There is huge confusion around fats in our diet and whether they help us or harm us. Here are some core truths:
fat is absolutely vital for our body's function. It is necessary for:
cell membrane integrity
vitamin absorption of fat soluble vitamins A, D, E and K
we need about 30% of our daily calorie intake to be from as good quality fat as possible.
all fats are made up of 3 types of fat and our body needs all 3 of them to be in proportion:
saturated fat. These are the fats that are solid at room temperature (such as butter, lard, coconut oil, cheeses, meats, cream etc.). This type of fat should be consumed in small amounts only, as the same way it solidifies at room temperature, it also solidifies in our arteries and hardens them, leading to blockages.
unsaturated fat (this is split into mono-unsaturated and poly-unsaturated fat), known as the "good fats" and should form the majority of fat intake. Unsaturated fat can be found in olive oil, avocados, nuts, oily fish (such as salmon, mackerel, sardines, herring etc.)
essential fatty acids are types of poly-unsaturated fats that are essential because our body cannot produce them on its own, it must take them from its diet. The most important of these are the Omega 3 and Omega 6 fatty acids. For optimal health, they must be ingested at an approximate 3:1 ratio of Omega 3 to Omega 6.
research shows that on average we consume 16 times more Omega 6 fatty acids than Omega 3's. Excess Omega 6 fatty acids cause chronic inflammation, which in turn causes heart disease, diabetes, cancer, Alzheimer's etc. The reason why our Omega 6 intake is so high is because it is largely found (along with harmful trans-fats) in so-called "vegetable" oils, as well as seed oils (sunflower, corn, rapeseed etc.) and margarines. These in turn are largely found in processed foods such as crisps, cookies, cakes, biscuits, ready meals, condiments etc.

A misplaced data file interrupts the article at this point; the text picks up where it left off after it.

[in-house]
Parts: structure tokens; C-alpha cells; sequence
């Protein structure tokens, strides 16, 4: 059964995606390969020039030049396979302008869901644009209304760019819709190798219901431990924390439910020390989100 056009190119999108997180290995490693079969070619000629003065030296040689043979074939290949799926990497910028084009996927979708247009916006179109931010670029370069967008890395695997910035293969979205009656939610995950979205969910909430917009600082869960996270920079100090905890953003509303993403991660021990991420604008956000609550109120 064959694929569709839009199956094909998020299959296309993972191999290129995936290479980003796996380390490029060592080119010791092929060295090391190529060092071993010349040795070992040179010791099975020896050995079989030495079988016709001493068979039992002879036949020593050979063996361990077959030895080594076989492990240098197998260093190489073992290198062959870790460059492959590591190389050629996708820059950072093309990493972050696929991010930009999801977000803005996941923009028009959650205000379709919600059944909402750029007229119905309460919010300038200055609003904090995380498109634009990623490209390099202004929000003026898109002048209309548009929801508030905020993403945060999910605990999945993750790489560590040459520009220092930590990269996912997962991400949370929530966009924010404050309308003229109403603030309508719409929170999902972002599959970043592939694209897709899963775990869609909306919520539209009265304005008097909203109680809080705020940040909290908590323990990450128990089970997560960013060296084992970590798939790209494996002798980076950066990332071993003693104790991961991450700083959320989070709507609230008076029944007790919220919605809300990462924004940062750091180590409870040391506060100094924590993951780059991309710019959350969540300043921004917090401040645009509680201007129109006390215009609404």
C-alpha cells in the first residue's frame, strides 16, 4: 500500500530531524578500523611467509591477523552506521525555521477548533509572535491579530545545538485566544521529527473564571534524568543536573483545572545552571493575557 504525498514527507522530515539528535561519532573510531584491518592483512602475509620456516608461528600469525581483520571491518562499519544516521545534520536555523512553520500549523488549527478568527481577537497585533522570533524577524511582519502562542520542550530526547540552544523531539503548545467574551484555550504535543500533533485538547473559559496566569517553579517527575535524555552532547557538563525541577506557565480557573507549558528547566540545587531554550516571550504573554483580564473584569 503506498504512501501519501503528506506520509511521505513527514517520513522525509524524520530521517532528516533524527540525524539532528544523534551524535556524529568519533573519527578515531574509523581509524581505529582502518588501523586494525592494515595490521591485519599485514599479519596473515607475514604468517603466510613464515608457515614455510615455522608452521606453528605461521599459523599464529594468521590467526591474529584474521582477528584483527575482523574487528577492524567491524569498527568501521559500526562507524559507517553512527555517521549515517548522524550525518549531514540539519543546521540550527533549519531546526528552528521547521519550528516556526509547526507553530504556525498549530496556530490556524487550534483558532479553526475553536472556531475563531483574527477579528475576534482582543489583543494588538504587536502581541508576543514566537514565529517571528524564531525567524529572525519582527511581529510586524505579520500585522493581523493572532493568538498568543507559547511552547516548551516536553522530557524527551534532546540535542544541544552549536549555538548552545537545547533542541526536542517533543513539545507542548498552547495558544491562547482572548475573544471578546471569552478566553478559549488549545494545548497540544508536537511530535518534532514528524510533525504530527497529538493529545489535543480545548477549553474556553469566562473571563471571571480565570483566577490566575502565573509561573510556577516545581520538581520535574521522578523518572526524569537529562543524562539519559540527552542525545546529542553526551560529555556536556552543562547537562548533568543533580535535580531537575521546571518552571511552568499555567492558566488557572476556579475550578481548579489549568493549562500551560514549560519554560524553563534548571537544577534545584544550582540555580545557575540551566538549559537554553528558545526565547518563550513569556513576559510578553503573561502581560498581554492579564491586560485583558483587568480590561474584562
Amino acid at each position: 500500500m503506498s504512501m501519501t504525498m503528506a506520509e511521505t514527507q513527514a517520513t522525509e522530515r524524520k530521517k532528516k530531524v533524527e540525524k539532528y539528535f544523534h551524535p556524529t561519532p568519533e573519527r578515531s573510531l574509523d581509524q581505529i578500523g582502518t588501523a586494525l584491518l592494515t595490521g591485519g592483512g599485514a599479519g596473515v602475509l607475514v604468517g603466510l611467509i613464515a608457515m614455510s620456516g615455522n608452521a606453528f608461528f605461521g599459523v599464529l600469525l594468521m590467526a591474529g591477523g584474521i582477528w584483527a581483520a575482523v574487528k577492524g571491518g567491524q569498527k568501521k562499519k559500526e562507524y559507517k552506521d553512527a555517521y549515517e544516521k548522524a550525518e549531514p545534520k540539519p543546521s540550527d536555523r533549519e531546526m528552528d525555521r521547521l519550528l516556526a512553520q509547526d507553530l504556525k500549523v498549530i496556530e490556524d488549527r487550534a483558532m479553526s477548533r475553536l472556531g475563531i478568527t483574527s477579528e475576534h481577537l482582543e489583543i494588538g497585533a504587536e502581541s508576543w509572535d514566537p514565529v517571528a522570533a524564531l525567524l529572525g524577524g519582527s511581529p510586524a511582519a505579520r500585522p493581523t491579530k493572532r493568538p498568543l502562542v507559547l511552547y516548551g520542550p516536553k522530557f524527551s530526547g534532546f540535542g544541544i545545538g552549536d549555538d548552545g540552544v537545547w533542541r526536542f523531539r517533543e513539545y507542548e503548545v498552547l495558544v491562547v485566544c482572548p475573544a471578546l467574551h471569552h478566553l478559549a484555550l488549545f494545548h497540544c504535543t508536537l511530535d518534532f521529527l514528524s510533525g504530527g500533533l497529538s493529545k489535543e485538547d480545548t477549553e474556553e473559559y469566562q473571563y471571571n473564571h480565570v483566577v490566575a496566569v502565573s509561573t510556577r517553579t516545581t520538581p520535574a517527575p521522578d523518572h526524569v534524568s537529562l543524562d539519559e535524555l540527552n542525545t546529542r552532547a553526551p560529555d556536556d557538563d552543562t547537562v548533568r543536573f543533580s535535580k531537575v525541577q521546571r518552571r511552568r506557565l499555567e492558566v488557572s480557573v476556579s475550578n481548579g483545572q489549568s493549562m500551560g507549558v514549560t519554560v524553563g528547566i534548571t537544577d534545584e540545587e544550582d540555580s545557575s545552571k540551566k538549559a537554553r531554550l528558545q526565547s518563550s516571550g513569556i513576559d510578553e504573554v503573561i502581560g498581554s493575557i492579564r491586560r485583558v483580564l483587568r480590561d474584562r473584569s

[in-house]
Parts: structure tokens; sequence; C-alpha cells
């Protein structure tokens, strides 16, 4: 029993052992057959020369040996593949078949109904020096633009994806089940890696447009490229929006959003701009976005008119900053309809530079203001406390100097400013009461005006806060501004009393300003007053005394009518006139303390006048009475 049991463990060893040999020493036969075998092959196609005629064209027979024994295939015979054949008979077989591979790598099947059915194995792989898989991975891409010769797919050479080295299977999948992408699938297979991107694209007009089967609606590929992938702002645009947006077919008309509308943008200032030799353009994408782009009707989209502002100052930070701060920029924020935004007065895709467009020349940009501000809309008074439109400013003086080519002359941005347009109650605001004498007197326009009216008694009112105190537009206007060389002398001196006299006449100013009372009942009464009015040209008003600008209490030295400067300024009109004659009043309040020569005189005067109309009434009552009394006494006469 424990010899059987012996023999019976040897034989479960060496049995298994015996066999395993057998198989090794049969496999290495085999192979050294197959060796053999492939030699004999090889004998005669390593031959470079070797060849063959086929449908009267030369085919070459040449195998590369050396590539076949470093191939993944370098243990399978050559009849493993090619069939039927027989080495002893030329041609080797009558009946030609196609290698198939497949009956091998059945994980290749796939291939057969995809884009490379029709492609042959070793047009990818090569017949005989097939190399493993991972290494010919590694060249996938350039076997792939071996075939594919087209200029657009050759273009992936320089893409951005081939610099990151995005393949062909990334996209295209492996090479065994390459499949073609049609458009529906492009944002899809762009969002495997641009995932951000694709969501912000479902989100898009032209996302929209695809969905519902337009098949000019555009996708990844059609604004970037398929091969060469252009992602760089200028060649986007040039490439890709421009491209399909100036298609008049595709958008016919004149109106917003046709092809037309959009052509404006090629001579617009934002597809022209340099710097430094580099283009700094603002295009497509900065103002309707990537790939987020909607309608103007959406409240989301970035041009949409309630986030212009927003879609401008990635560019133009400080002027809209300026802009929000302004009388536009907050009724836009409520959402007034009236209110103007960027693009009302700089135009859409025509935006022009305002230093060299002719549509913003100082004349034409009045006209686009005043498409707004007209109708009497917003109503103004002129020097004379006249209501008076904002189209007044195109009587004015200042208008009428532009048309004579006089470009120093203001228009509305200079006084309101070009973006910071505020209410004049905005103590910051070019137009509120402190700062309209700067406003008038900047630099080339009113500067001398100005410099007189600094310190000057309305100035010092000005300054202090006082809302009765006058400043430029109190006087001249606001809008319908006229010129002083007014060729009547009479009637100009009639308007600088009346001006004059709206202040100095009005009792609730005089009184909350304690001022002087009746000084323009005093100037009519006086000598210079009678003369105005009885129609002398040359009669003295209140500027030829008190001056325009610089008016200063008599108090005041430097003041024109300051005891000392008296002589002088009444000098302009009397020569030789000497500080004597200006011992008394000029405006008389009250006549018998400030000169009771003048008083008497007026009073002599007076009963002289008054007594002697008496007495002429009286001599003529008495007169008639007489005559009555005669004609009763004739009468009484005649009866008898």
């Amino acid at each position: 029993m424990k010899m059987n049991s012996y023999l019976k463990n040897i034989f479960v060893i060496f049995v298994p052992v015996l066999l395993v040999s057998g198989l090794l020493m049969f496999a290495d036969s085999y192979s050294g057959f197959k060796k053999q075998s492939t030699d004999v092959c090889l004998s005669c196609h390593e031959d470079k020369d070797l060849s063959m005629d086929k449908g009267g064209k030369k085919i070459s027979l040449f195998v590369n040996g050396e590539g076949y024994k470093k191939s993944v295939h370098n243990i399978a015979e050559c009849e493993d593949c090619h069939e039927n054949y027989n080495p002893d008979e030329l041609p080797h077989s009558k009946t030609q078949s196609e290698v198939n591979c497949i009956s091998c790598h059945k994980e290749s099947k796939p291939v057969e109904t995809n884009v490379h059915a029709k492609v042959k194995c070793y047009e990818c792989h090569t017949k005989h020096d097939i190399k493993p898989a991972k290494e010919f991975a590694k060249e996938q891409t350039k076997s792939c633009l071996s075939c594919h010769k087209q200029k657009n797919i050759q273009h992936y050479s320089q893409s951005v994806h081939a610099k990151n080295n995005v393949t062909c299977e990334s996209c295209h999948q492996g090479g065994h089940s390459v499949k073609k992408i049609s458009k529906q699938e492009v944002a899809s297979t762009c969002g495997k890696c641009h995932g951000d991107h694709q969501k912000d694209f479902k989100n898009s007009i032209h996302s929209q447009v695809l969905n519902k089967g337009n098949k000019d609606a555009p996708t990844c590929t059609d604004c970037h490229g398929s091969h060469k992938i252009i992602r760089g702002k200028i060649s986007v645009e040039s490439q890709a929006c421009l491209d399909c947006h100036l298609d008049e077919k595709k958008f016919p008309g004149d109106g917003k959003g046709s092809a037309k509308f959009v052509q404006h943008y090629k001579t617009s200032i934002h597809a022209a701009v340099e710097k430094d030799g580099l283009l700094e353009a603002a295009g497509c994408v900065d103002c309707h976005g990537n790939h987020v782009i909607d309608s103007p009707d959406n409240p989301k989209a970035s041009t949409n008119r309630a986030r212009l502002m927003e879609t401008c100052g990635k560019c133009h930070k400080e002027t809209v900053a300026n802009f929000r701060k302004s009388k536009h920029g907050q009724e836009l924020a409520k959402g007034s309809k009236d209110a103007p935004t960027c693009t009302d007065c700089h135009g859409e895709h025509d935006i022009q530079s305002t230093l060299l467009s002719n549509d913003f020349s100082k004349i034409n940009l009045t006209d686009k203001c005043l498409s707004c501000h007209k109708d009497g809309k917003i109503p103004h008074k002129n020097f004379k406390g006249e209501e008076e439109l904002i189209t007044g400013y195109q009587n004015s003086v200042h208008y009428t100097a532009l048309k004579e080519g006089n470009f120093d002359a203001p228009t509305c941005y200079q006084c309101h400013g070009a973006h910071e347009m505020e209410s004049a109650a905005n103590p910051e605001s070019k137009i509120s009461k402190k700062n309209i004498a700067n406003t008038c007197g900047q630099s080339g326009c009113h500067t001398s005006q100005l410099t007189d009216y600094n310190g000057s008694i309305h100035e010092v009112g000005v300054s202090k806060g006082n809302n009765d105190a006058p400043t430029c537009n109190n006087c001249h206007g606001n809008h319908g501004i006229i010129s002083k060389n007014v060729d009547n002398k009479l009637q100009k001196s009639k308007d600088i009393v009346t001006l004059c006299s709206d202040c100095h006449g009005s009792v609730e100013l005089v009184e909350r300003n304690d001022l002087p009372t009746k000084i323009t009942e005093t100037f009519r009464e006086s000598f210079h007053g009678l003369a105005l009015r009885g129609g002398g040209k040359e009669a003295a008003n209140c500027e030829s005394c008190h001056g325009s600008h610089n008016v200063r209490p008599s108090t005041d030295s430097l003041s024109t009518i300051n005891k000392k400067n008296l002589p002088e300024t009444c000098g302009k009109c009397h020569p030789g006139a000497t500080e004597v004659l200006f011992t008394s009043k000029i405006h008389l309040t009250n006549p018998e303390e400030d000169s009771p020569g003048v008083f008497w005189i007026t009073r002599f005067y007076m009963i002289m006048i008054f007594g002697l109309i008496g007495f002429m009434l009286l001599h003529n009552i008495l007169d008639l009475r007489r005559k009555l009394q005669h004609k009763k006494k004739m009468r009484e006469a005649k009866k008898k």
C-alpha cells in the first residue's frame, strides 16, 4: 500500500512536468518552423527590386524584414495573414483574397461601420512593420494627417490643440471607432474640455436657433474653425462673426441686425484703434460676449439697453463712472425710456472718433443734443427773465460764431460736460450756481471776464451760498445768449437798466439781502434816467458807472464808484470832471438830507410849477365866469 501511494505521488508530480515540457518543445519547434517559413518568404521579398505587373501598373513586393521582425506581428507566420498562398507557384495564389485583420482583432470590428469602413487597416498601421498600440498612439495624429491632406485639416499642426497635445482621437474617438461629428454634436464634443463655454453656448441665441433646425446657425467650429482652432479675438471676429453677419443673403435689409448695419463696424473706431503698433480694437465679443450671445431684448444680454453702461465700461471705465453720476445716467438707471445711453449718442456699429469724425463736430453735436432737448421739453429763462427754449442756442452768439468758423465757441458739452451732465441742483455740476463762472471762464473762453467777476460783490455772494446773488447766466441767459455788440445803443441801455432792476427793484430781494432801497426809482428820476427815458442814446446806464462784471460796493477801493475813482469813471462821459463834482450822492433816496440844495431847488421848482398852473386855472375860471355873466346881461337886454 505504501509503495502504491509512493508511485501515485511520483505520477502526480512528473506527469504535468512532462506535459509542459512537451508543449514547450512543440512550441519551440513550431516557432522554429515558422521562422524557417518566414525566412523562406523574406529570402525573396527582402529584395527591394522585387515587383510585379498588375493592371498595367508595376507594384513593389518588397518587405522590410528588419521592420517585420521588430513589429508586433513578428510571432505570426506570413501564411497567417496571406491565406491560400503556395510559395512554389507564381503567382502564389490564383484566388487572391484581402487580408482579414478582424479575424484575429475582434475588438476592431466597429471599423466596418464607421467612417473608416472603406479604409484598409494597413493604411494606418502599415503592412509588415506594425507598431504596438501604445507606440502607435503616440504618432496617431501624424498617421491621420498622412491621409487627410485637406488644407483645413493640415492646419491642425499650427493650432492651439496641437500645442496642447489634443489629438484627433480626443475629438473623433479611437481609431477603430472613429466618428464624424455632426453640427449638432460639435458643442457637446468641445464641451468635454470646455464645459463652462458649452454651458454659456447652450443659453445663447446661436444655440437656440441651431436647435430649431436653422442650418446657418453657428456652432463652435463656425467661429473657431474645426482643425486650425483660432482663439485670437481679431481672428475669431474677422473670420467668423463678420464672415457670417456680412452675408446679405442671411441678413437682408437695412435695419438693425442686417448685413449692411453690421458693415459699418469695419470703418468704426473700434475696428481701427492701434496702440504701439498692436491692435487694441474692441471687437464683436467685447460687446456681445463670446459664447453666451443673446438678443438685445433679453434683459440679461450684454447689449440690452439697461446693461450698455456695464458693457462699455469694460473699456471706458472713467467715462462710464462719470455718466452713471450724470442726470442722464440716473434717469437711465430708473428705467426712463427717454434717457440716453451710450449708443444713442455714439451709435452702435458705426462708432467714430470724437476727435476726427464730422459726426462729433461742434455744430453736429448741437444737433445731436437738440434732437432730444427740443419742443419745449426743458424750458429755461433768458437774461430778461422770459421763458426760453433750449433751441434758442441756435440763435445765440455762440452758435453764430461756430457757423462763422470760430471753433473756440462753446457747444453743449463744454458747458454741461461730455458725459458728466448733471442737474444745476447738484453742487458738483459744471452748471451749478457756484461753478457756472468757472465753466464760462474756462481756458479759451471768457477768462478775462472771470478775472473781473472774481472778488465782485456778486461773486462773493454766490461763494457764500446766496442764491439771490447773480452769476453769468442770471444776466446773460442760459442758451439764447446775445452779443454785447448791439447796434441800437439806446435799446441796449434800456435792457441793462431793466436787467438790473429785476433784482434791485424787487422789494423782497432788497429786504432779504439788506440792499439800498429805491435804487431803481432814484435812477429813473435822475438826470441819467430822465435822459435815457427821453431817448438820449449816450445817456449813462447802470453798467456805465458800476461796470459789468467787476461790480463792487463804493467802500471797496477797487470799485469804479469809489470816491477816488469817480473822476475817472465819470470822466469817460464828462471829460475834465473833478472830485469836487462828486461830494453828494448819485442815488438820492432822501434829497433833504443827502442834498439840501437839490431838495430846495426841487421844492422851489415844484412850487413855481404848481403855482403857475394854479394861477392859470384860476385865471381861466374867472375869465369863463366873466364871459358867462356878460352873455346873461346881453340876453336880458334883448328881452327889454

good quality extra virgin olive oil has by nature the perfect proportion for the human body, of saturated, mono-unsaturated and poly-unsaturated fat. It contains NO Omega 6 fatty acids and does therefore not have an adverse effect on the ratio of Omega 3 to Omega 6.
What further distinguishes good quality extra virgin olive oil from all other oils and fats is that it contains antioxidants that other oils/fats don't contain. Antioxidants add a whole other layer of a multitude of health benefits, making olive oil the original superfood and health elixir. This subject requires a separate article of its own
In conclusion, to optimise your fat intake for better health you should:
avoid processed and packaged foods
increase your intake of oily fish (salmon, sardines, mackerel etc), fresh vegetables of all kinds and whole foods
replace seed and vegetable oils with good quality olive oil or avocado oil as much as possible
reduce your intake of saturated fats (lard, butter, coconut oil, cheese, cream and meat - especially red meat) as much as possible.
Let's not forget that nothing feels as good as healthy!